The Challenge of Dostoevsky
- 254 Pages
This is the first full-length study in English of Camus's life-long fascination with the works of the Russian writer Feodor Dostoevsky. The purpose of the book is to demonstrate the ways in which Dostoevsky's thought and fiction served to stimulate and crystallize Camus's own thinking. Davison lucidly identifies the lines of divergence and counter-arguments which Camus produced as answers to the challenge of Dostoevsky's Christian/Tzarist vision of life.
The traditional methods of comparative literary criticism are jettisoned in favour of the more exciting claim that Camus's literary and philosophical texts can be read as precise and detailed replies to some of Dostoevsky's central beliefs about immortality, religion and politics. The study ranges freely over the entirety of the works of both major writers.
This is the first full-length study in English of Camus's life-long fascination with the works of the Russian writer Feodor Dostoevsky. The purpose of the book is to demonstrate the ways in which Dostoevsky's thought and fiction served to stimulate and crystallize Camus's own thinking.
'Scholarly and thoughtfully written . . . Davison's book, which also includes a comprehensive bibliography and index, amounts to an invaluable and interesting contribution to Camus studies.' (French Studies, LIV.I, 2000)
'Ray Davison has . . . Produced an important and thought-provoking book. It would be helpful to compare it with P. Dunwoodie's Une histoire ambivalente: le dialogue Camus-Dostoïevski (Nizet, 1996) as Davison himself suggests. The widening and deepening of the notion of influence which both books are concerned with is a very worthwhile development.' (New Zealand Journal of French Studies, Volume 20, Number 2 1999)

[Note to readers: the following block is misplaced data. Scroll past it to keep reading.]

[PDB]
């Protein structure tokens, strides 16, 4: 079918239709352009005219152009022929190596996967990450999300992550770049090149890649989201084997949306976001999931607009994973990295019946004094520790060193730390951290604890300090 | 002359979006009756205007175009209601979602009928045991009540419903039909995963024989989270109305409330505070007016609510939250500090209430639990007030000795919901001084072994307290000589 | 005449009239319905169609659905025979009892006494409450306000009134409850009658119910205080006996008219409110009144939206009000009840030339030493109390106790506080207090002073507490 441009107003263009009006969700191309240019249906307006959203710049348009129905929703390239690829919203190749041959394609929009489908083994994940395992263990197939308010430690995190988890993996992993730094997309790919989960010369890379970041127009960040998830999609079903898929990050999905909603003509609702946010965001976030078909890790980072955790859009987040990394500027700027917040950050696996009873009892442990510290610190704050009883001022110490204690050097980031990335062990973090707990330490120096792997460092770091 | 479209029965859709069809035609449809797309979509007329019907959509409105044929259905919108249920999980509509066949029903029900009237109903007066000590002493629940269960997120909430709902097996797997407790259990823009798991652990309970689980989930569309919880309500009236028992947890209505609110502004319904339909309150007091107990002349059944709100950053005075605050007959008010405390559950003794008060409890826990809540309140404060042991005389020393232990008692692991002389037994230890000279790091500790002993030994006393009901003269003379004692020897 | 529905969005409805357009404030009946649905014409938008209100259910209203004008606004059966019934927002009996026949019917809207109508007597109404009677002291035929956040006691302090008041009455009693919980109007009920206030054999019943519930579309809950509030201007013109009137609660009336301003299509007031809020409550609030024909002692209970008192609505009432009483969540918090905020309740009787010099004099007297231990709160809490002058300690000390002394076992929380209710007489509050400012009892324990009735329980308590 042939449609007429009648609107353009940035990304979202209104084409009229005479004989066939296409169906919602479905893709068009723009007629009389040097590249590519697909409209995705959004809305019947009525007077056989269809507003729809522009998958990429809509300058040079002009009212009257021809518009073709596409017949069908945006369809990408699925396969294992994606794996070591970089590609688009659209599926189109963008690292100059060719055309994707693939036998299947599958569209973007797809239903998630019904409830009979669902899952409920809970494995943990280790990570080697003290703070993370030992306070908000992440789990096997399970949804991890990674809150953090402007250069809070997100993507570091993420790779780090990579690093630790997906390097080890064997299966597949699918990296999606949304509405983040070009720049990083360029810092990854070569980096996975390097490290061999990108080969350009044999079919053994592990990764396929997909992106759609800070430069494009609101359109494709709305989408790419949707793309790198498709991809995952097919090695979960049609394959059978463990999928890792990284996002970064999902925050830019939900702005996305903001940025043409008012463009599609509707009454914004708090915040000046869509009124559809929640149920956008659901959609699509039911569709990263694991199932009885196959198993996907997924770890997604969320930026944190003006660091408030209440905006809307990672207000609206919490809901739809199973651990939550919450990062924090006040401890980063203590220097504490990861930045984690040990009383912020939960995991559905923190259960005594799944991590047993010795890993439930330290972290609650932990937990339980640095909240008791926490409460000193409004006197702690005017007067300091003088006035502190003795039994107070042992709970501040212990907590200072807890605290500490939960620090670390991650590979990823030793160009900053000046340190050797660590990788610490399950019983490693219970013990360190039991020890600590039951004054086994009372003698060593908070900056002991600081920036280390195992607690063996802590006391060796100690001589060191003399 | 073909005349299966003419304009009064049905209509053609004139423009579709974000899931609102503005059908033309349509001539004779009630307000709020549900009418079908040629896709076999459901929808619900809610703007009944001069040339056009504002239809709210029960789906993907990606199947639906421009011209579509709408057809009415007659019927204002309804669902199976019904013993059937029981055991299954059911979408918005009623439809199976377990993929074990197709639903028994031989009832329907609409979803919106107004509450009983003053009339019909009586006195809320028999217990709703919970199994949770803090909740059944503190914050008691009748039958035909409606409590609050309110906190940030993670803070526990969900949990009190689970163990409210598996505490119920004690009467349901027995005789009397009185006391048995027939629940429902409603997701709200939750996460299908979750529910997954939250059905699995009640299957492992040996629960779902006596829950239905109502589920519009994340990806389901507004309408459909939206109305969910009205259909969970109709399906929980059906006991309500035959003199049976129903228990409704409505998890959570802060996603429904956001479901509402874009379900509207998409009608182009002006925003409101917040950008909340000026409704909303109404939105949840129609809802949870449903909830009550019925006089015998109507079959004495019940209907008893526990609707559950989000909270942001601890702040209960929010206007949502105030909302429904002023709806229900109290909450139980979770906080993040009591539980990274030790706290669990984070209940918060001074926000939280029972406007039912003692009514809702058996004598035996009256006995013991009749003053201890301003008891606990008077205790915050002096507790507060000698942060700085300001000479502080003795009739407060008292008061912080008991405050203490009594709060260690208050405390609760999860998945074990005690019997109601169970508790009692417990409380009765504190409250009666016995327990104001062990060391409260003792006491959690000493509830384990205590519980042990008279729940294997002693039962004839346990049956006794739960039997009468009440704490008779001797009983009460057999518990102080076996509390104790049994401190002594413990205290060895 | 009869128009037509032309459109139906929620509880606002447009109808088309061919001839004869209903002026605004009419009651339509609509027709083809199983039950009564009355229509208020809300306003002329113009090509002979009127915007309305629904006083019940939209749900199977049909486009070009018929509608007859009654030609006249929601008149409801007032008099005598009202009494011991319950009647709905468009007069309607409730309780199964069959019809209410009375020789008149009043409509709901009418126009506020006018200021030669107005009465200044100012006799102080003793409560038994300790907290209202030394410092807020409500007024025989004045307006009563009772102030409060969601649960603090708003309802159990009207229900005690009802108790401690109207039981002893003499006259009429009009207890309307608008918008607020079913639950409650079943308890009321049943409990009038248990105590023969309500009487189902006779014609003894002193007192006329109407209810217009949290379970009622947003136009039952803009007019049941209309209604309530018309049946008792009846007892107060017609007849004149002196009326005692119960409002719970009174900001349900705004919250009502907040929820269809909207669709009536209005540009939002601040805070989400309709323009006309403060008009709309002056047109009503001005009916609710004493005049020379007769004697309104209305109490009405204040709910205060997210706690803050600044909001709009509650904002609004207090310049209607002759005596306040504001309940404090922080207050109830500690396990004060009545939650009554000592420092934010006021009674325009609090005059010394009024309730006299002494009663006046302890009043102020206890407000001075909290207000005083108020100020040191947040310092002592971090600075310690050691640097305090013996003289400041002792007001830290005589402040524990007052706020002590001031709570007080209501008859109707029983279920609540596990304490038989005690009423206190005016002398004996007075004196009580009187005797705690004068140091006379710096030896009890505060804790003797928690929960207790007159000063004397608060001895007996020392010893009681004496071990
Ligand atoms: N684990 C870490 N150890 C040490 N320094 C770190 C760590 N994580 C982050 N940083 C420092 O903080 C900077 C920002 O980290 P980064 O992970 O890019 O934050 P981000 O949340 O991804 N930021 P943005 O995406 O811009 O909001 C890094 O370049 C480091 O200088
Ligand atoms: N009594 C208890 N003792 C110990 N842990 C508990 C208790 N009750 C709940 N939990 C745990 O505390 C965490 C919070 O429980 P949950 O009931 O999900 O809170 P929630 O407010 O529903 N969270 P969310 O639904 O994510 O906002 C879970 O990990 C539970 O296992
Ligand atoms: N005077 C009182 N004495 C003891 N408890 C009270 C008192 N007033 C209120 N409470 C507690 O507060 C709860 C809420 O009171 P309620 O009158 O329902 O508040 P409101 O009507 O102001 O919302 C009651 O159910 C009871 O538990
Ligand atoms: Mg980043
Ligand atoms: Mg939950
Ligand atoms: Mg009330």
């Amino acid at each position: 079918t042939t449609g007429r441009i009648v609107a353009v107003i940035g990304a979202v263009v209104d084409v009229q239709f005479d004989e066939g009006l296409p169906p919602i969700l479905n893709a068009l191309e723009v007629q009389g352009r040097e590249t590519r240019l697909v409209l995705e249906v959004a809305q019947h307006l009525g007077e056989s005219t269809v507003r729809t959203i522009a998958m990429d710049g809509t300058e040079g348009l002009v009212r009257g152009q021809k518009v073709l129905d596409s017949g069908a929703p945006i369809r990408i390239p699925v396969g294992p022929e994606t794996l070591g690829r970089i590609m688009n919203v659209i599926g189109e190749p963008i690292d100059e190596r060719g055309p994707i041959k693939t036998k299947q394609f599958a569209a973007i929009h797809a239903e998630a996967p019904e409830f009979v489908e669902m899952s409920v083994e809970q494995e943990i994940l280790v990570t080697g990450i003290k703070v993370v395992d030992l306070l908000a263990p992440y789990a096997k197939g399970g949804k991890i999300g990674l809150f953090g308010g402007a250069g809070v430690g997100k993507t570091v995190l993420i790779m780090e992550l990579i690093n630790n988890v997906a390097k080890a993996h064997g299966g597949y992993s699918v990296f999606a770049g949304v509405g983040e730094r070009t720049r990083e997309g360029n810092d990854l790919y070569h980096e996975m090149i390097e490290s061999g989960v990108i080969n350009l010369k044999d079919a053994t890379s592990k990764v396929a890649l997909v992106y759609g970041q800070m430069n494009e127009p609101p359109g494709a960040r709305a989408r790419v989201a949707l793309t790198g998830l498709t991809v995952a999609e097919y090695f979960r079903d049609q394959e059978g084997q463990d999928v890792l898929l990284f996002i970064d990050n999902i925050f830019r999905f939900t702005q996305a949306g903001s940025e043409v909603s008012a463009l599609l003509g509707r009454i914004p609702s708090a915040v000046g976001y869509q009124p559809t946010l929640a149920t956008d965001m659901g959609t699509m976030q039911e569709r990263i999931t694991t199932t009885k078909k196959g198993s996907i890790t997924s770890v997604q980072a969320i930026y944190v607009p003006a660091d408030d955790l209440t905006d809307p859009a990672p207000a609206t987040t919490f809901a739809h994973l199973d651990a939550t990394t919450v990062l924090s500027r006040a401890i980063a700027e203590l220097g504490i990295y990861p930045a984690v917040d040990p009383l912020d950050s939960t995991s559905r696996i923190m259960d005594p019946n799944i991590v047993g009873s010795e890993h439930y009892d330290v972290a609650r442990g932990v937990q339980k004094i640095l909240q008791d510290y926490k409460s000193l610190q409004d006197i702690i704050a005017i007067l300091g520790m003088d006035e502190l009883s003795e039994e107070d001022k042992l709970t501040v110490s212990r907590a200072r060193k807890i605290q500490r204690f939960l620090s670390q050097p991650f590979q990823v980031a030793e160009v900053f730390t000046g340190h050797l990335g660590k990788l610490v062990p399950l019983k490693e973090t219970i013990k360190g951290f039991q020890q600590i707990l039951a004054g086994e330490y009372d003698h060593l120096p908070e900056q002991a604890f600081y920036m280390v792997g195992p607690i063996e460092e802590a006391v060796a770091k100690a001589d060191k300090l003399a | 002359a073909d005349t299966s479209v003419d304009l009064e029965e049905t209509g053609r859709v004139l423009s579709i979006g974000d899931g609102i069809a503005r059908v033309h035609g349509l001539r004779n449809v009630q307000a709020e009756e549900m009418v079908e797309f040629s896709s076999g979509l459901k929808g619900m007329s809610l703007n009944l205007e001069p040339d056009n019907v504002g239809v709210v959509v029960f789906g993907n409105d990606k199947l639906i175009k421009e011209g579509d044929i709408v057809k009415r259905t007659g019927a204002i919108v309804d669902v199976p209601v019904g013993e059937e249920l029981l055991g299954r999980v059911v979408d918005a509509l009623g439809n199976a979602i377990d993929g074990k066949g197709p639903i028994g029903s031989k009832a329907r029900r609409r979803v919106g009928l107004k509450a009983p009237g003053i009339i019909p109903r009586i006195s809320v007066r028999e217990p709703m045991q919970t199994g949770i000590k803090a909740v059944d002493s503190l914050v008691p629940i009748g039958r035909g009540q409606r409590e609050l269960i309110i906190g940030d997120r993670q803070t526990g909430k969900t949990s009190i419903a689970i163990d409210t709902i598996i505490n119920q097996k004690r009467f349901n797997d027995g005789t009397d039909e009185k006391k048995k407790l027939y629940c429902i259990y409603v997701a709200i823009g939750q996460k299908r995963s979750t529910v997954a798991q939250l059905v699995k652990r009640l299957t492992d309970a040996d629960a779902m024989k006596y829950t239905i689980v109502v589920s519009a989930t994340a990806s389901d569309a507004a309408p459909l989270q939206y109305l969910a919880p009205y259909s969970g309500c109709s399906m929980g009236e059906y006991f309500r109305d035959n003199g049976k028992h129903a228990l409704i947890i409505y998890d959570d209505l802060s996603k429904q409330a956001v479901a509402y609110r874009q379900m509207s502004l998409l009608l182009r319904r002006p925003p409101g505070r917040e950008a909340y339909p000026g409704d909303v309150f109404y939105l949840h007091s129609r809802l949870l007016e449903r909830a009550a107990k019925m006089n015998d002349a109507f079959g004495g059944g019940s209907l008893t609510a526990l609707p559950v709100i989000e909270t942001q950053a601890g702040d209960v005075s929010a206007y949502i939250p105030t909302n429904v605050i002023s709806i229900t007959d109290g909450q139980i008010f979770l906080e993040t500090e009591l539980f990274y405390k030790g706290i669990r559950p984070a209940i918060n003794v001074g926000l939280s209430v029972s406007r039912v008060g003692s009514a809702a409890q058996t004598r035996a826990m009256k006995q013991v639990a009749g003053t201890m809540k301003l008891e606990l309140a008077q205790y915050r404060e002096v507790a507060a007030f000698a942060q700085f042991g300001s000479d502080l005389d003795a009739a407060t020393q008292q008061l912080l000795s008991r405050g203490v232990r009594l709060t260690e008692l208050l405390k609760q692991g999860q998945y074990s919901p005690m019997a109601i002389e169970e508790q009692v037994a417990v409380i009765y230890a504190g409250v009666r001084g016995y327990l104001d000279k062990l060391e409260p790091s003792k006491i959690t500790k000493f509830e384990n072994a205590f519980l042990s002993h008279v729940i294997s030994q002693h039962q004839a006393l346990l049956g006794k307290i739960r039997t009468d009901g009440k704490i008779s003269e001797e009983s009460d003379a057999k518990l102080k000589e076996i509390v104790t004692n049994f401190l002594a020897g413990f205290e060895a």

'Davison's contextual approach is consistently rich and his ideas are elegantly and powerfully expressed. He engages with other major critics (notably Peter Dunwoodie) and establishes important links between texts.By quoting lavishly from the full range of the author's works, including speeches, letters and diaries (French translations of the original Russian texts are used), Davison allows the reader to follow at close hand the internal dynamics of the relationship…Davison's study…offers the most complete account yet of the Camus-Dostoevsky relationship.' (Journal of European Studies Vol XXVIII 1998)
'Complementing Peter Dunwoodie's recent study, Ray Davison's engaging account of Camus and Dostoevsky constitutes another invaluable contribution to Camus scholarship.' (Modern and Contemporary France, Volume 6, No 4, 1998)
'Through detailed and lucid analysis of Camus's texts, Davison traces the impact that the Russian works had on Camus's intellectual development and highlights his attempts at forging a counter-discourse. . . Readers will welcome the clarity of analysis and exposition of complex ideas in the 'world of ideas and politics' and the flexible chronology which shows Camus engaging with Dostoevsky at different stages as novelist/philosopher of the absurd, as Christian humanist and, finally, as prophet of twentieth-century political nihilism and totalitarianism. Even more welcome, perhaps, is his ability to uncover something of the complex dynamism, the excitement and the frustration in that relation. . . Camus himself claimed that one cannot understand twentieth-century French literature without reference to Dostoevsky, and in tracing the way Camus wrestled with him intellectually, Davison has, perhaps, put in place the final piece of a jigsaw which has exercised critics for fifty years.' (Times Literary Supplement, 10 April 1998)
1. Camus and Dostoevsky: an Encounter in Profile
2. Dostoevsky and the Absurd Novel
3. Suicide and Logic: Camus's use of Dostoevsky's 'Judgement' and 'Moralite un peu tardive' in Le Mythe de Sisyphe.
4. Camus and Dostoevsky's Revels
5. Freedom and the Man-God: Camus and Kirilov in Le Mythe de Sisyphe
6. Two Tzars of the Absurd: Stavroguine and Ivan in Le Mythe de Sisyphe
7. Ivan and Metaphysical Revolt: the Shadow of the Grand Inquisitor
8. Camus and Les Possedes: Nihilism and Historical Revolt
9. From the Last to the First Man: The Challenge of The Underground